Black Sea in the New Year: Trial run for attack on Crimea?
Rick Rozoff

The New Year has seen an appreciable escalation of U.S. and NATO naval and air presence and operations in the Black Sea.

On January 19 the website of U.S. Air Forces in Europe/Air Forces Africa detailed what was described as a multi-domain targeting exercise in the Black Sea region commenced four days earlier.

The account went on to relate that the exercise, a Joint All-Domain Command and Control (JADC2) one, included the participation of U.S. Special Operations Command Europe, U.S Naval Forces Europe/U.S. 6th Fleet, U.S. Army Europe and Africa, U.S. Strategic Command, and the Romanian Air Force. JADC2 is a Pentagon approach that integrates the U.S. Air Force, Army, Marine Corps, Navy, and Space Force into one network for future warfighting.

The drills were “designed to train U.S. and ally forces to integrate, operate and communicate while executing all-domain targeting operations.”

American and Romanian F-16s led the exercise, with the U.S. warplanes employing Joint Air-to-Surface Missile (JASSM) tactics, the JASSM being described as “a long-range, conventional, air-to-ground, precision standoff missile that is designed to destroy high-value, well-defended targets.” Targets like, presumably, the Russian Black Sea Fleet, which has been based in the Black Sea port city of Sevastopol since 1783. The best argument for why Russia reabsorbed Crimea seven years ago is that it feared – and with sufficient reason to be sure – that the post-coup junta in Ukraine would not only expel the Russian fleet, which provides Russia’s sole naval access to the Mediterranean Sea and the Sea of Azov, but turn the Sevastopol naval facilities over to NATO.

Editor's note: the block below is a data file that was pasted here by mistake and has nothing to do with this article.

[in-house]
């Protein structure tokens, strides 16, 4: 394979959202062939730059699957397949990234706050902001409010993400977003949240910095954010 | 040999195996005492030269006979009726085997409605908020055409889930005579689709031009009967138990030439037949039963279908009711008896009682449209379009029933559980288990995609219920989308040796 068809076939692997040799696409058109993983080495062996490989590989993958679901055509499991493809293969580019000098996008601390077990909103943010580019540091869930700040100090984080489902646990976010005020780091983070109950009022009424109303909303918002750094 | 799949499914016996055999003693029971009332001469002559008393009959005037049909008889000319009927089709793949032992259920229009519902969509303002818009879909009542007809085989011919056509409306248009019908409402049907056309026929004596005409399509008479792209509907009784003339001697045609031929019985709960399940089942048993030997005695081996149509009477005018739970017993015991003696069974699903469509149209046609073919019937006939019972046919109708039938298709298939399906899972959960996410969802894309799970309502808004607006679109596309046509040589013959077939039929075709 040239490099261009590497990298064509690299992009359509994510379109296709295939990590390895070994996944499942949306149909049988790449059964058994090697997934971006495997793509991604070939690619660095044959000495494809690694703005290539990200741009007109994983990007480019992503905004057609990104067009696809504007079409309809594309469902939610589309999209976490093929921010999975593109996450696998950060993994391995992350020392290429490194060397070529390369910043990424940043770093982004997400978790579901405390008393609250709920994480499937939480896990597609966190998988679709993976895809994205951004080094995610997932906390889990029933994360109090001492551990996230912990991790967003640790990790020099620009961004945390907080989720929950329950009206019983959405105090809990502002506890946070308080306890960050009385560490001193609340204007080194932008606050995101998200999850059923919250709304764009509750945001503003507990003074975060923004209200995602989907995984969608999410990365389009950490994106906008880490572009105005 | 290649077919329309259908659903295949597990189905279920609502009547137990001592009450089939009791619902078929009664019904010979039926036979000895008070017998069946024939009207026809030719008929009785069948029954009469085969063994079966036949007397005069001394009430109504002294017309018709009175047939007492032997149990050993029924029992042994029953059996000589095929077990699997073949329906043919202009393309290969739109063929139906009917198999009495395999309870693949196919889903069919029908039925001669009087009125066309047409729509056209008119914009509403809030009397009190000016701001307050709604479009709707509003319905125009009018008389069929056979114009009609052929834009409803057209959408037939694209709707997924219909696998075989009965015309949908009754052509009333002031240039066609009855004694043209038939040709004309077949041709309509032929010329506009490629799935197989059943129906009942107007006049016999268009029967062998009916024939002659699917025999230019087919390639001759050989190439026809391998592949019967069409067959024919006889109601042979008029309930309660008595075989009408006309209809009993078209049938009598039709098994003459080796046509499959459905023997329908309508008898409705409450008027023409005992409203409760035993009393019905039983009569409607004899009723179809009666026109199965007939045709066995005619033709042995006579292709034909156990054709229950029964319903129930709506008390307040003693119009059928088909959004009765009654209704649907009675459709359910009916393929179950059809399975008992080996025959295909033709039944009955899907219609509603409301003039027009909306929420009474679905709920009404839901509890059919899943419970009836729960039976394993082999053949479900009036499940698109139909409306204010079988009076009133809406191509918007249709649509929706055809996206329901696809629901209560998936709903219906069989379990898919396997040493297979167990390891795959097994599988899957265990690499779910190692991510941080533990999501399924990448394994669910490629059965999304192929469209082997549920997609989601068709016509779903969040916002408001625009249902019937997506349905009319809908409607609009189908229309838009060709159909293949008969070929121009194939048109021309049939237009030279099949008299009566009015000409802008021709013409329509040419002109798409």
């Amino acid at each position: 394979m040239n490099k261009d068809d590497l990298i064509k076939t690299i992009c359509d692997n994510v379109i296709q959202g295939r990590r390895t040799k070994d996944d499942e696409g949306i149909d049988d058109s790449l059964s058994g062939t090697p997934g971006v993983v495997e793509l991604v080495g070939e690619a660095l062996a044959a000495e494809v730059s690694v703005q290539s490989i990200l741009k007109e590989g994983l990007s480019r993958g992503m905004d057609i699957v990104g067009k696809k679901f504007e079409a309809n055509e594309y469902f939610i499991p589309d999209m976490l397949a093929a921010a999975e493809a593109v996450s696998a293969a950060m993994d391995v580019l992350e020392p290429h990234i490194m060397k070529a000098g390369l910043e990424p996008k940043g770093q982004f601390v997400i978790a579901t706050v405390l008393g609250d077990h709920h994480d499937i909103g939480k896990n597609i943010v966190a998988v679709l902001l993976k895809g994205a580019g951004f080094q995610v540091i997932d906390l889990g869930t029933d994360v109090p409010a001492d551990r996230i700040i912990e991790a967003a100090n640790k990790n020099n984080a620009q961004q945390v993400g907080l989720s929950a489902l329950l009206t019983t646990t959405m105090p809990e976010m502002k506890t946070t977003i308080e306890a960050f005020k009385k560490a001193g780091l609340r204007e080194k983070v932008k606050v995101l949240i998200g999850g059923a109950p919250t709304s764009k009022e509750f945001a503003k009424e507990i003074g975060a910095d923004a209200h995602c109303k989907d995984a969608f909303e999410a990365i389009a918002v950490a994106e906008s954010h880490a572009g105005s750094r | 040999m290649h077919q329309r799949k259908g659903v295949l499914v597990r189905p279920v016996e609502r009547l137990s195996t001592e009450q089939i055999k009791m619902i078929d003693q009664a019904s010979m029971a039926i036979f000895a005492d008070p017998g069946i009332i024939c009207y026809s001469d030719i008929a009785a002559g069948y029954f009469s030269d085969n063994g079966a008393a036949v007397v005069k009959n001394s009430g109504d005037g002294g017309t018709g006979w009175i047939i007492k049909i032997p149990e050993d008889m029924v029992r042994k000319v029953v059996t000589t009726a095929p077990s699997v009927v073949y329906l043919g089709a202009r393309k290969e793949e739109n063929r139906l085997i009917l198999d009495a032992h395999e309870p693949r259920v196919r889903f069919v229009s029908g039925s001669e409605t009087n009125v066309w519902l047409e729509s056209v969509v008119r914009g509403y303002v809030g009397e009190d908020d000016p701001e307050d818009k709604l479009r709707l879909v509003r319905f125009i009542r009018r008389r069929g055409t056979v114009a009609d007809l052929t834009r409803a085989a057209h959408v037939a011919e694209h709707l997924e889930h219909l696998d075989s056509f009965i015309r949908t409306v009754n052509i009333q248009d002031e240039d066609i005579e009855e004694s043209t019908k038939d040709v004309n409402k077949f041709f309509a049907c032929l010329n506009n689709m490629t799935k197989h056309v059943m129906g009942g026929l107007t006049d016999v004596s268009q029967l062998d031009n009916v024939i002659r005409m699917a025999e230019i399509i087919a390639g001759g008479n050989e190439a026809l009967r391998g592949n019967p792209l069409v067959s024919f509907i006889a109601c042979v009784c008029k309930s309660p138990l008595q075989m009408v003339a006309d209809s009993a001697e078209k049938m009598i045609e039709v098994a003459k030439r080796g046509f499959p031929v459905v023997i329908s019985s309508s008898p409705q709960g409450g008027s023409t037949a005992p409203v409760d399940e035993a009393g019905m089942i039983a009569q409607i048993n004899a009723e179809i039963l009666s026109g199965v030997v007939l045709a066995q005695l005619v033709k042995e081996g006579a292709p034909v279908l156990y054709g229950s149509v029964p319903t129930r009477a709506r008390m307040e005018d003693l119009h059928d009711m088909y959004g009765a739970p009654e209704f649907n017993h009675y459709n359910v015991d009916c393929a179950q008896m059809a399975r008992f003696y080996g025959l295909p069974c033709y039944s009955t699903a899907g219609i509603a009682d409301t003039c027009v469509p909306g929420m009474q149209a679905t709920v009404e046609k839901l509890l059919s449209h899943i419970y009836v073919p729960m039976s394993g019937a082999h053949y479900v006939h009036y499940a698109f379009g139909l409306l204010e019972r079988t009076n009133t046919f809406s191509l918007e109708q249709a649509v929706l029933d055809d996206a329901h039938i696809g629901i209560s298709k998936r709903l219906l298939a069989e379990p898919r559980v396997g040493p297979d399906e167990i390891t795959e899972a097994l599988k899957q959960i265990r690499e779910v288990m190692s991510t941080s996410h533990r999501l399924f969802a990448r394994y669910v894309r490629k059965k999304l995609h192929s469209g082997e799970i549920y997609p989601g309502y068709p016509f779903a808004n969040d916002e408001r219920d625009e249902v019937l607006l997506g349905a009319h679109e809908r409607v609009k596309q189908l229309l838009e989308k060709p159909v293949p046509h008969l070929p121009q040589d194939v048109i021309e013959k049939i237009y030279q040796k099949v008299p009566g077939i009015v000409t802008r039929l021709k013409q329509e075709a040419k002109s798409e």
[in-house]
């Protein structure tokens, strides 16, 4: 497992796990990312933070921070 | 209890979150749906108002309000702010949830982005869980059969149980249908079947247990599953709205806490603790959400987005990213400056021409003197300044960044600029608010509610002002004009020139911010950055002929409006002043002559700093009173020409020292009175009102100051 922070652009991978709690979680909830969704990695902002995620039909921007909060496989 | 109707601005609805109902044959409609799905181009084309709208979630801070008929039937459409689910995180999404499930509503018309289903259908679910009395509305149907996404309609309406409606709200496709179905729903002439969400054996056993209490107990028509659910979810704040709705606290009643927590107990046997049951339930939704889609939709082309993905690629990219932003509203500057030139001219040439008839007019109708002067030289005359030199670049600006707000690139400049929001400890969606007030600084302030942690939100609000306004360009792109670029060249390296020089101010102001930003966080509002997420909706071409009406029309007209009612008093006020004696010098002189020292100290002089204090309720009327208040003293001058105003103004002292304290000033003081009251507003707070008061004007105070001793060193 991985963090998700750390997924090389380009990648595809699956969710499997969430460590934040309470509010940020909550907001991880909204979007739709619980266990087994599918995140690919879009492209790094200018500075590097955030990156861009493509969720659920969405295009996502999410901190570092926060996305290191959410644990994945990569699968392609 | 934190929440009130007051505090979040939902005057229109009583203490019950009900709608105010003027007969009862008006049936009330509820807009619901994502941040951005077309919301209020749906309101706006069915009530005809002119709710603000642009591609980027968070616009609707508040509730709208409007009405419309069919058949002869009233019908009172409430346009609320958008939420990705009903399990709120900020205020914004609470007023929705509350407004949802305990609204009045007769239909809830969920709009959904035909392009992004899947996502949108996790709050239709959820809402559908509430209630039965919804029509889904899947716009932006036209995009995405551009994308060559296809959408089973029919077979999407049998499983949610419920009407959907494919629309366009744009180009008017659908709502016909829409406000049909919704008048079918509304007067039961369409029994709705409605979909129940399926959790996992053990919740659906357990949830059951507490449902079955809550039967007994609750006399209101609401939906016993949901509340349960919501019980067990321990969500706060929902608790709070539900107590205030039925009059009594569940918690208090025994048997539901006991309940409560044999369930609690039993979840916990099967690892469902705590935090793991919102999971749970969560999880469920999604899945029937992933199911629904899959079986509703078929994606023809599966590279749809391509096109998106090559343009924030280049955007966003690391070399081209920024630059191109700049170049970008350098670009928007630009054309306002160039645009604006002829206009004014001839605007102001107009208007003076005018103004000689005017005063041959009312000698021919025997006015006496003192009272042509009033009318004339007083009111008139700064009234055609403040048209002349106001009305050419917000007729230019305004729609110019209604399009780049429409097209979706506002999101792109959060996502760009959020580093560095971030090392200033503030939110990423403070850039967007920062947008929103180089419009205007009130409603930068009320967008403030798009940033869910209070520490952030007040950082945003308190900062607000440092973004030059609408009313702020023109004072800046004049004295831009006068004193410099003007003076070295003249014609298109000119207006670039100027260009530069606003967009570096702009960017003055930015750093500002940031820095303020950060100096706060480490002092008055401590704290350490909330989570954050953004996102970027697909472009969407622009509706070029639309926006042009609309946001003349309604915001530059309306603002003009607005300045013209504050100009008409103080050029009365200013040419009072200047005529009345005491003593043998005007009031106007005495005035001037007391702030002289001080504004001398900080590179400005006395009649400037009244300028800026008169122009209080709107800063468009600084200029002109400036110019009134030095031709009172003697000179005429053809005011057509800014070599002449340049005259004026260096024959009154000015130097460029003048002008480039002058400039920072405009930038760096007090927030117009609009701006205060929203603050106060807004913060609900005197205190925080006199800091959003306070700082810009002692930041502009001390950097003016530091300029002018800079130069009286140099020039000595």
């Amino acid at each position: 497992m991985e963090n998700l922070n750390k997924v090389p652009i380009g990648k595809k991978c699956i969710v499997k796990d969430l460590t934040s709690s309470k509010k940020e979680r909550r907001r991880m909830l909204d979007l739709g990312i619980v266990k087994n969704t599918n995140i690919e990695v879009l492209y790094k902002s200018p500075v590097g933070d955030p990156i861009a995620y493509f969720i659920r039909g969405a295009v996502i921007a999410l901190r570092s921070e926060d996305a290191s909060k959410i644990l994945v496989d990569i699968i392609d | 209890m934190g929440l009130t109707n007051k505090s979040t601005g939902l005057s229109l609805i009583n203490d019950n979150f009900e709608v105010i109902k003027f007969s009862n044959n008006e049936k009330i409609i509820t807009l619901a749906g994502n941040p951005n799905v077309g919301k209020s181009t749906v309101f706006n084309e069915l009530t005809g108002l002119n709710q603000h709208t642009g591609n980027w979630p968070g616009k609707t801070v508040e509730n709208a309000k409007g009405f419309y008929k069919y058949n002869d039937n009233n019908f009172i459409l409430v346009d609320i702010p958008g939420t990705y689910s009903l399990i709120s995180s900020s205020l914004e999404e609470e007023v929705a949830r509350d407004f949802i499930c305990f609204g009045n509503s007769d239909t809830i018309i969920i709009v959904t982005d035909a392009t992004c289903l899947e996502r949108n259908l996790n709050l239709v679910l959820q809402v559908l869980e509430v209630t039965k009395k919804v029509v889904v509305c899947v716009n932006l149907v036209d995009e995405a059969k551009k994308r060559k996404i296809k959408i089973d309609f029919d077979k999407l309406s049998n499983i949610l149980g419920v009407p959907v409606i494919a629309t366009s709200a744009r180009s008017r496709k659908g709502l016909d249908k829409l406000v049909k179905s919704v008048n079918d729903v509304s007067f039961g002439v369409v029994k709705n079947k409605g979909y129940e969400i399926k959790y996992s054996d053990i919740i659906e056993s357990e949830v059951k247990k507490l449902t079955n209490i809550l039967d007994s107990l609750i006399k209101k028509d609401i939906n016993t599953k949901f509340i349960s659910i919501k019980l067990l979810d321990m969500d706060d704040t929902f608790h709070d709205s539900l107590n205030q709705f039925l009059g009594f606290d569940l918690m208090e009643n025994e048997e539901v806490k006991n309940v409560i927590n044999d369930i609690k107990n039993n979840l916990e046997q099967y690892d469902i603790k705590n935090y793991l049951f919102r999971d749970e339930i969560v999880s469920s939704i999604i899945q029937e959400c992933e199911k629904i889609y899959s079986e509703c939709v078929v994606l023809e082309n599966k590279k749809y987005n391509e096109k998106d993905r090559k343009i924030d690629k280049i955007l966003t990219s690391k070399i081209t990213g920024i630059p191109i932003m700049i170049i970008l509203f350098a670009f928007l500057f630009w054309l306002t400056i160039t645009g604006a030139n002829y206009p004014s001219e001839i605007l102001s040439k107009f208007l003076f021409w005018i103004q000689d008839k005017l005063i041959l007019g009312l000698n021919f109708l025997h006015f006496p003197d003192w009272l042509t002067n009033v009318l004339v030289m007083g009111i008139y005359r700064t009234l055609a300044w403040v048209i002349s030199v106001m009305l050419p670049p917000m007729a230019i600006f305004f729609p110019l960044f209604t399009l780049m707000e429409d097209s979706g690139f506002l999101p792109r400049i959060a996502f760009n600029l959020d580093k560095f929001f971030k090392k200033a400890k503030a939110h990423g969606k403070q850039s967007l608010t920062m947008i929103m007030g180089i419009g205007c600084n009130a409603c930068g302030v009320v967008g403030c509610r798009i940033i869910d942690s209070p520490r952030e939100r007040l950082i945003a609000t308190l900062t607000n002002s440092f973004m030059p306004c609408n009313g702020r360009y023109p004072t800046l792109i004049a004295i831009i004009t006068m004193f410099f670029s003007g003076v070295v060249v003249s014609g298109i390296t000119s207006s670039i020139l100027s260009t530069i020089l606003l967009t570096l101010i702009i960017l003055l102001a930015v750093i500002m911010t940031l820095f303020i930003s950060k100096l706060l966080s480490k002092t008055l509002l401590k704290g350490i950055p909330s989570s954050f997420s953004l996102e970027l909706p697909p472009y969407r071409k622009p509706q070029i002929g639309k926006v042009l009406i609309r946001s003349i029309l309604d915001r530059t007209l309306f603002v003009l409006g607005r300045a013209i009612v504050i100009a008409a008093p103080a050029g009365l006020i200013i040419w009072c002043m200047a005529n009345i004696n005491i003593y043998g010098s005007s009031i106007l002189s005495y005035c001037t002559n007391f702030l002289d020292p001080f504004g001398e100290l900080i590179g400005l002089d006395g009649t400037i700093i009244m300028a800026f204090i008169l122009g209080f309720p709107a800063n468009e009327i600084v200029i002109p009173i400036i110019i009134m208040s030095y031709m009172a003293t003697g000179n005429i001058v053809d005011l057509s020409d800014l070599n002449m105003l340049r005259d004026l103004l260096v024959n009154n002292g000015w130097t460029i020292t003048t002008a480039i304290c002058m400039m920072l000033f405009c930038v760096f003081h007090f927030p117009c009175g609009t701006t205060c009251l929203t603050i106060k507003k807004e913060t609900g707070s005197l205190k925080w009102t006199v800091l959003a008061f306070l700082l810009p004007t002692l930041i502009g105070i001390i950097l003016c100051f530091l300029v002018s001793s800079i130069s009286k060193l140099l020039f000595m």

Joint All-Domain Command and Control

Russia is the only nation fronting the Black Sea that is not a full NATO member (as are Bulgaria, Romania and Turkey) or an advanced partner (as are Georgia and Ukraine). The only generally-recognized nation, but not the only political entity. Abkhazia, which has declared its independence from Georgia and has been recognized by Russia, is also on the Black Sea. The U.S. and NATO insist Abkhazia is part of Georgia, so it can at any time become the site of an armed conflict like its former Georgian counterpart South Osettia was in the Georgian-Russian war of 2008.

The U.S.-led exercise, as noted above, featured the participation of U.S. Special Operations Command Europe, described by the above-cited report as including “conventional and Special Operations Forces integration, such as close air support and simulated strikes on targets of interest.”

Other military components involved were the U.S. Army 41st Field Artillery Brigade, the 10th Army Air Missile Defense Command, as well as a U.S. Navy P-8 Poseidon combat aircraft used for anti-submarine warfare.

P-8 Poseidon

Lastly, the report stated, quite unequivocally, that, “In an era of global power competition and in line with the National Defense Strategy, this event demonstrated the U.S. ability to converge assets from all domains and across NATO allies into the Black Sea to generate firepower inside an area that an adversary believes to be protected through anti-access, area denial technology, while also improving readiness and being operationally unpredictable.”